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24

Apr

The mirage of web-based productivity – are we doing less with more?

A New Yorker article I read lately – What has happened to the internet productivity miracle? – has got me thinking: Has our quest for productivity become the mirage in the desert for our age?

Everywhere we turn we’re promised an oasis on the horizon, seduced into thinking that more tools (an app for every which way the wind blows, for example) and the internet’s 24/7 availability of everything will lead us as a matter of course to getting more done, more efficiently. Somewhere along the line we’ve internalised the belief that, through greater productivity, largely brought about by technology and the web, we can – eventually – achieve a utopian state where we clock our to-do list, make good on all the demands on our time, throw our Windows Phones in the river and make a break for the tropical island that taunts us daily from our PCs’ wallpaper.

But there’s something wrong with the productivity line we’ve swallowed. We’re getting busier, and the island getaways have never been more distant. We have more tools at our disposal than ever before, and – coincidence? – we’re also increasingly time-poor.

Since I read the article, I’ve hatched the makings of a theory. (It’s half-baked and no doubt full of gross generalisations, so if you would care to help me refine it, please do so in the comments below.) Here’s what I’ve been mulling over. Whether we’re doing more with more, or less with more, in this world of digital abundance one thing’s fairly clear: we’re definitely not doing more with less.

Because what the web – and all its attendant tools – gives us with one hand, with the other hand it takes away. There are big productivity gains to be made on some fronts, huge losses on others. And the net result? We may be spinning the hamster wheel faster, decking it out with brighter lights (and maybe even expecting it to churn butter while it’s turning, just because it can), but on the whole it’s not helping us get where we’re going any more quickly.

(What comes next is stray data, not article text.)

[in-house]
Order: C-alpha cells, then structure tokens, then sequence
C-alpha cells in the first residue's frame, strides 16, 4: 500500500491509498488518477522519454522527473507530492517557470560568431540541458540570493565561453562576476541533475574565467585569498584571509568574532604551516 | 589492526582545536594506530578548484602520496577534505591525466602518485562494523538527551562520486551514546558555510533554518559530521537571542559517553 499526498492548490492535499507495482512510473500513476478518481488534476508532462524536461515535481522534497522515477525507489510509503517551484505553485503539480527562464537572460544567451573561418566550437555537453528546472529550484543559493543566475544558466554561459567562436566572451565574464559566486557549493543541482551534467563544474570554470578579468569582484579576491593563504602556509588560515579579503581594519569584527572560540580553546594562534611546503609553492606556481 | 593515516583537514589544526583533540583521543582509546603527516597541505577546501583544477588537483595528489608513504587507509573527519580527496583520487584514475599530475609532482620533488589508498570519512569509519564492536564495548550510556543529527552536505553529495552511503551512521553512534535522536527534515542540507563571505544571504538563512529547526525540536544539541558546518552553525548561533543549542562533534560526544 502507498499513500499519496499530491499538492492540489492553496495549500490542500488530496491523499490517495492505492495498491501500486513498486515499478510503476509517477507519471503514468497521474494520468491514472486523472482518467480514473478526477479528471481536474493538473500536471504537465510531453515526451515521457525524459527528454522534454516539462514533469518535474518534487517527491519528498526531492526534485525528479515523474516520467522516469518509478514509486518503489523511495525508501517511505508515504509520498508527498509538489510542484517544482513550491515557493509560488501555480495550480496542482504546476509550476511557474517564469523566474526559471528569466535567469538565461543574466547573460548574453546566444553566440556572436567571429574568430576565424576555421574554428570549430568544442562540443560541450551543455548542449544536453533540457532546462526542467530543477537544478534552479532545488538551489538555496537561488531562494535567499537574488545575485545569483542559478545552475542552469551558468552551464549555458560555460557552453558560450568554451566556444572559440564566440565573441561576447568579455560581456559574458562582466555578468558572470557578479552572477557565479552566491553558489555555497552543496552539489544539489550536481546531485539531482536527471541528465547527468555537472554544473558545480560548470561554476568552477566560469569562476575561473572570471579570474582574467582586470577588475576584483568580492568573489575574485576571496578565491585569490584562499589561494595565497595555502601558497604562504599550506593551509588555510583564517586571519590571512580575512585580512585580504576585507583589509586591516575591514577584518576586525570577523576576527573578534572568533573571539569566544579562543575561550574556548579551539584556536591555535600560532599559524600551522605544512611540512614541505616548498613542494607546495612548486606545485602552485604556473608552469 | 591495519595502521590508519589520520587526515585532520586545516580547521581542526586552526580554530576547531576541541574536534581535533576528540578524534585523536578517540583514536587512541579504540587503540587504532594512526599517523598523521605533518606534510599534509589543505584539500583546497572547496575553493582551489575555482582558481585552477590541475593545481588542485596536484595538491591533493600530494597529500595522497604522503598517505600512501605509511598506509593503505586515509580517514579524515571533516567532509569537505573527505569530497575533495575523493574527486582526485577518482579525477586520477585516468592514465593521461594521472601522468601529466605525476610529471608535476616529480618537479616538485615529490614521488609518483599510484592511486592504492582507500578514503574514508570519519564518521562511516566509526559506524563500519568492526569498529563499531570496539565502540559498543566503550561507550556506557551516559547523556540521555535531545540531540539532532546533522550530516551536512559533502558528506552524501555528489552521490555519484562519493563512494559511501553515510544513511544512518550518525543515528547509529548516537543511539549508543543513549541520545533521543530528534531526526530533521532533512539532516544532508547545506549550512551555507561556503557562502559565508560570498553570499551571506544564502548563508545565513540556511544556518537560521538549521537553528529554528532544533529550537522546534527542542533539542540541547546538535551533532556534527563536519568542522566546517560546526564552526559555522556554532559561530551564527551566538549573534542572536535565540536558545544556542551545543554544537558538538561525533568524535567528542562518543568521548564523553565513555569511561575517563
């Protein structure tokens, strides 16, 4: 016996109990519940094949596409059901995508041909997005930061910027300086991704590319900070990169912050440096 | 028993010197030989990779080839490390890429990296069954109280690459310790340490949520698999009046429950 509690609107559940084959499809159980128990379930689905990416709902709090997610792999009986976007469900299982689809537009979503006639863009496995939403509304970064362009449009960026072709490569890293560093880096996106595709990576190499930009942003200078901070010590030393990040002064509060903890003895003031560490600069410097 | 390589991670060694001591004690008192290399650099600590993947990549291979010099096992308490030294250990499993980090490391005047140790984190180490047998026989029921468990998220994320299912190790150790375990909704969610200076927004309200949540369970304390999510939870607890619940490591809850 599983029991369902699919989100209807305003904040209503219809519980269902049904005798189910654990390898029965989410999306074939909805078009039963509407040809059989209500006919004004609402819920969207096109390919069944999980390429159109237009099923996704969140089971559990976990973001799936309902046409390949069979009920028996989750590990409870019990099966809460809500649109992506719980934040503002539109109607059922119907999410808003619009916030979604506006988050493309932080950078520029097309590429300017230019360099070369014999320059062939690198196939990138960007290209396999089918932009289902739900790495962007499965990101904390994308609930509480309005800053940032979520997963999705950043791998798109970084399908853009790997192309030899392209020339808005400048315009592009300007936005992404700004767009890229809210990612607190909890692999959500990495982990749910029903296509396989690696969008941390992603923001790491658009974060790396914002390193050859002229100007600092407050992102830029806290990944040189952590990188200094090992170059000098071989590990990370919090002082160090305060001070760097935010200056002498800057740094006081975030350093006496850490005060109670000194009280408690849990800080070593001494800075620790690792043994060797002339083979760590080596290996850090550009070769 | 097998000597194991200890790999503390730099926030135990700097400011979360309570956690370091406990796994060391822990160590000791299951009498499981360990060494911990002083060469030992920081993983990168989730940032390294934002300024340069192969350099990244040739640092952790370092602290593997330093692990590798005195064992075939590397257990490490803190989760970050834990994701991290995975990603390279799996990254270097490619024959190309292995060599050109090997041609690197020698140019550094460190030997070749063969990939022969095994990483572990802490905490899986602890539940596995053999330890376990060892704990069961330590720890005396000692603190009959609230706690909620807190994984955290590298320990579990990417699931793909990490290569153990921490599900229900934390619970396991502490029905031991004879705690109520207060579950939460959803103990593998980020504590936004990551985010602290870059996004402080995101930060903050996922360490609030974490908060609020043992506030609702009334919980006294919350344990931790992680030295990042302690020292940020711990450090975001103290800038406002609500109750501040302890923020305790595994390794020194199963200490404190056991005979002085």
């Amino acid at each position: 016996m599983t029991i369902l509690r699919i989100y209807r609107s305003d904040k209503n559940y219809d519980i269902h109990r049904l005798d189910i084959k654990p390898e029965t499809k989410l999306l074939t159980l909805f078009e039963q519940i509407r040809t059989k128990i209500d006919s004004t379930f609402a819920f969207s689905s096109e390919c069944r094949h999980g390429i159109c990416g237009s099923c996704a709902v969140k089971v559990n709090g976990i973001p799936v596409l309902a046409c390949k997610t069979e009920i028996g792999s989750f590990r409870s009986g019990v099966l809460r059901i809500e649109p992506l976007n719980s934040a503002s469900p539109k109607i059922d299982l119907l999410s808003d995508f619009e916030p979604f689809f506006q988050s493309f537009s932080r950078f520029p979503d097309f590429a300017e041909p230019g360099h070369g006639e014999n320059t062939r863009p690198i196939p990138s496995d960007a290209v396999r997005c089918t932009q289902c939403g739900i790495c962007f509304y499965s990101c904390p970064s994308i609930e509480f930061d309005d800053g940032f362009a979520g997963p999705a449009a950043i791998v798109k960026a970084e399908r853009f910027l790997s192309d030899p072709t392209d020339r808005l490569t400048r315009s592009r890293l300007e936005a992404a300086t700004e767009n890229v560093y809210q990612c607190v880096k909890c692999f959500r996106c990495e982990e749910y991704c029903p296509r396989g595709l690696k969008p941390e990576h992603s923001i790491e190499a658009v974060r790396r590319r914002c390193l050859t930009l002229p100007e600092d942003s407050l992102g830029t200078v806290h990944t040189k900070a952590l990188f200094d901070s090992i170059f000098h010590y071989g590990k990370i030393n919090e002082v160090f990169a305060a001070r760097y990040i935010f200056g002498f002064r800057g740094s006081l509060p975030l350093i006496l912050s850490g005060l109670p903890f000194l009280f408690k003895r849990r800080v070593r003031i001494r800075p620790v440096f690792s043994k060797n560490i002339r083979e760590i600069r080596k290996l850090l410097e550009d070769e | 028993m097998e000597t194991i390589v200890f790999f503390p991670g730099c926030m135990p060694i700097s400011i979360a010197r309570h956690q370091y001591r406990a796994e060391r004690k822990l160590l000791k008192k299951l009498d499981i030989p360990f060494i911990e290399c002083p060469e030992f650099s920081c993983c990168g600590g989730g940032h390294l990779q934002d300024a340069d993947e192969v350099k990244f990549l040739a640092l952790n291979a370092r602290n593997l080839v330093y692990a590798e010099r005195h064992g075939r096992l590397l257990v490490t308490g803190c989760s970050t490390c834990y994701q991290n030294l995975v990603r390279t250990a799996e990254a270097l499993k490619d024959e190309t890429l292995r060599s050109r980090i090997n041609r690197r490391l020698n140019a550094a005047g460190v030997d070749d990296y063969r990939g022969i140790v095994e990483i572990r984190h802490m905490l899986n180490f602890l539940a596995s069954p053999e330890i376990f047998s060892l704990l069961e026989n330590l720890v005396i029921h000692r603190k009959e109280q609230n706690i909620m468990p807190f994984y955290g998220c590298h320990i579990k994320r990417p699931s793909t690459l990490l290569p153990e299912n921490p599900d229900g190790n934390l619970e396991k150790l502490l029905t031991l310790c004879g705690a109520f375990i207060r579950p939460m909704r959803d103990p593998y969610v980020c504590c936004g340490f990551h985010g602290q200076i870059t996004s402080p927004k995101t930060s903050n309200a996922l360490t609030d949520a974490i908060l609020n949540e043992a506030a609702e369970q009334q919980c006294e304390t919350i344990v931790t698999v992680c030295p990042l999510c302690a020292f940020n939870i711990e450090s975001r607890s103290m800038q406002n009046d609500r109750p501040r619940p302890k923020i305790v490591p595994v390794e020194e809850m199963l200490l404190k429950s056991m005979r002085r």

The magical P word: a marketer’s perspective

I work in marketing – technology marketing, to be specific – and in my day I’ve penned my fair share of case studies. I’ve talked to my fair share of CIOs, with the paint on their shiny new technology solutions not quite dry. And one of the things we’re always looking to talk about – the pay dirt of any case study worth its salt – is evidence of return on investment. And in every case (study), without fail, this ROI comes down to productivity: how X solution makes you/your business/your people more productive. Sure, there are all kinds of other considerations, but productivity is always right at the top of the list.

I should probably clarify that the kinds of case studies I’m talking about here cover enterprise applications – anything from your customer or financial relationship management system to your intranet or website or a custom-developed solution to help your workers in the office or in the field, on premise or in the cloud. Pretty much anything you want to do to make the boat go faster (or should we say operate more productively) in a work capacity. And because the web touches just about everything, our enterprise solutions are also most often web solutions in some capacity, too.

So when I read the New Yorker article and pondered the prospect that we’re actually becoming less productive, despite being caught up in the throes of what can only be called productivity mania, and despite being tooled up to the nines, I started to worry. What if all this productivity I’ve been writing about over the years is pure ruse? What if the only thing that has been increasing all this time is the complexity of a thing, not the efficiency the thing can bring about?